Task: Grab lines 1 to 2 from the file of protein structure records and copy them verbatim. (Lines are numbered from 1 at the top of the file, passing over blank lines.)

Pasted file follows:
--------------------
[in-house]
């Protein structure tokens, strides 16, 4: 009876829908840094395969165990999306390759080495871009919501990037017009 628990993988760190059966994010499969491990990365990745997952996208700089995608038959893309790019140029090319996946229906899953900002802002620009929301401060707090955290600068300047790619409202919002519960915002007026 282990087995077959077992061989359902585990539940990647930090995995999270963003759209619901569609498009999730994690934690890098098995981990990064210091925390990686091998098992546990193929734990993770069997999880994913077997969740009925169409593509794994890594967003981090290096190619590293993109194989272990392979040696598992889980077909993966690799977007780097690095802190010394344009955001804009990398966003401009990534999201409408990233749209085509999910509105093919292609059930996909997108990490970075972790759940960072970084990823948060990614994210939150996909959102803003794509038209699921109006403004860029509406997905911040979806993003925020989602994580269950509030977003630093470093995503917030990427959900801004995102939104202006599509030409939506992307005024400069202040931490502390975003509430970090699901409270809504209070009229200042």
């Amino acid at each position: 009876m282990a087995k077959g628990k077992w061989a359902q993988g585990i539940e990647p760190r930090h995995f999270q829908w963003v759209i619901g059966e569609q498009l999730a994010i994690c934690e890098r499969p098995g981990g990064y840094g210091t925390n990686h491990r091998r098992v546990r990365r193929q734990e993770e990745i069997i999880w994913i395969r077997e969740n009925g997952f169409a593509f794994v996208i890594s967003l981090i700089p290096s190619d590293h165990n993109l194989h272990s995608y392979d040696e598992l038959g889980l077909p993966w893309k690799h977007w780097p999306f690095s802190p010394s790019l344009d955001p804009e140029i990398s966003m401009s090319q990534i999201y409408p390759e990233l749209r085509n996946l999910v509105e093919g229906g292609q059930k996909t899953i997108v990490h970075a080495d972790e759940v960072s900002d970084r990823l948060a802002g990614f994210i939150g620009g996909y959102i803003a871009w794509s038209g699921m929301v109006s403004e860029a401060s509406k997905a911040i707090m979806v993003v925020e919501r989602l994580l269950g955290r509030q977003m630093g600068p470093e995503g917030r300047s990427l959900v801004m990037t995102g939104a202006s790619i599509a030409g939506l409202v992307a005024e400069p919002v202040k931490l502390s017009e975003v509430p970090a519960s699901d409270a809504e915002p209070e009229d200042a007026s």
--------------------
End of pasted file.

[in-house]
């Protein structure tokens, strides 16, 4: 009876829908840094395969165990999306390759080495871009919501990037017009 628990993988760190059966994010499969491990990365990745997952996208700089995608038959893309790019140029090319996946229906899953900002802002620009929301401060707090955290600068300047790619409202919002519960915002007026 282990087995077959077992061989359902585990539940990647930090995995999270963003759209619901569609498009999730994690934690890098098995981990990064210091925390990686091998098992546990193929734990993770069997999880994913077997969740009925169409593509794994890594967003981090290096190619590293993109194989272990392979040696598992889980077909993966690799977007780097690095802190010394344009955001804009990398966003401009990534999201409408990233749209085509999910509105093919292609059930996909997108990490970075972790759940960072970084990823948060990614994210939150996909959102803003794509038209699921109006403004860029509406997905911040979806993003925020989602994580269950509030977003630093470093995503917030990427959900801004995102939104202006599509030409939506992307005024400069202040931490502390975003509430970090699901409270809504209070009229200042």